An IDC report named Apstra, Big Switch Networks, Plexxi and Pluribus Networks as SDN providers to watch; Martello aims to validate Elfiq-based SD-WAN; and Aryaka extends to China.

Apstra Inc., Big Switch Networks, Plexxi and Pluribus Networks are showing signs of becoming key SDN providers in the software-defined networking market, according to a report from International Data Corp.

IDC, based in Framingham, Mass., defined SDN as architecture for data center networking, especially relevant as enterprise cloud use grows. The firm said the most important features these SDN providers offer to customers include automated provisioning, programmable network management, better application visibility and direct integration with cloud orchestration platforms — all key components of intent-based networking.

Although the report described four emerging SDN providers, the names aren’t necessarily new in the market. Apstra, founded in 2014, represents the youngest company, while Big Switch, Plexxi and Pluribus joined the game as SDN providers in 2010.

In particular, IDC cited Apstra’s vendor-agnostic operating system for data center networks, in addition to its real-time analytics. With Big Switch Networks, IDC noted the SDN provider’s fabric designed to create more flexible and intelligent data center networks. Plexxi’s strengths, according to IDC, reside in its Ethernet and IP-based programmable data center fabric that can merge distinct networks into a single fabric for all workloads. Finally, the report said Pluribus Networks supports mission-critical environments with its dynamic architecture that offers scalability for enterprise cloud initiatives.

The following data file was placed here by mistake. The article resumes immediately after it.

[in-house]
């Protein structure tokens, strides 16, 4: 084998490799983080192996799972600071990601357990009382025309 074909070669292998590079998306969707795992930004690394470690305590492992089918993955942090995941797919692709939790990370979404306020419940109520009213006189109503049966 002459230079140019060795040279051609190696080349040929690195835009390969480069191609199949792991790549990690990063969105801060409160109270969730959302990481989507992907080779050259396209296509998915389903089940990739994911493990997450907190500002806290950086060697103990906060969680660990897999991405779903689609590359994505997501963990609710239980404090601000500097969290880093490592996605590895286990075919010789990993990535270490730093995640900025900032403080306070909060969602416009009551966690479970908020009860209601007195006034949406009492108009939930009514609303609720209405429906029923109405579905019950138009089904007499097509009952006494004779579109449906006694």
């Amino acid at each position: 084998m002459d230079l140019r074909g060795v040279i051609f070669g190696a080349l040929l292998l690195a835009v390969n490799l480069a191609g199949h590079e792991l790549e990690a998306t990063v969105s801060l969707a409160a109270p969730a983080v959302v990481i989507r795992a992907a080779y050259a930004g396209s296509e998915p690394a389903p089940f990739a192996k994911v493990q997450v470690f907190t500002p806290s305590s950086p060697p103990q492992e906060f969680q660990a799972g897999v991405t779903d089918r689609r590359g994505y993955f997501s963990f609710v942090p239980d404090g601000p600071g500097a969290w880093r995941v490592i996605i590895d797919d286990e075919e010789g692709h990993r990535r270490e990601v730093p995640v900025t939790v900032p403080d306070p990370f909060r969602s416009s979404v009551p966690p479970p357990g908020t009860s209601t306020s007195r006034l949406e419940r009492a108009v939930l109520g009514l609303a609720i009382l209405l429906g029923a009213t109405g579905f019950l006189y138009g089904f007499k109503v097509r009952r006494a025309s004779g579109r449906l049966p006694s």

Martello intends to validate Elfiq SD-WAN through CENGN project

Martello said it will run a test later this year to determine how many enterprise sites its software-defined WAN technology, Atlas, can support. The company claims Atlas — which it acquired through its purchase of Elfiq earlier this year — can support more than 500 locations, all managed by a single controller. Most enterprises have about 300 sites overseen by a single controller.

Martello will run the test in cooperation with Canada’s Centre of Excellence in Next Generation Networks (CENGN). CENGN specializes in running evaluations of services to determine if they are viable commercially. Members include Bell Canada, Cisco, Juniper Networks, Mitel and Telus.

“The initial test will see a limited deployment of Elfiq Virtual LBX devices in CENGN’s state-of-the-art OpenStack infrastructure,” Martello said in a statement. Elfiq’s Atlas uses virtual devices that can run on VMware, Microsoft Azure, OpenStack and Microsoft Hyper-V environments, in addition to the vendor’s designated LBX hardware.

Atlas, released last month as an SD-WAN-as-a-service suite, is available with subscription. Elfiq offers three available licensing options, each with a specific focus, like quality of experience, business continuity and VPN performance.

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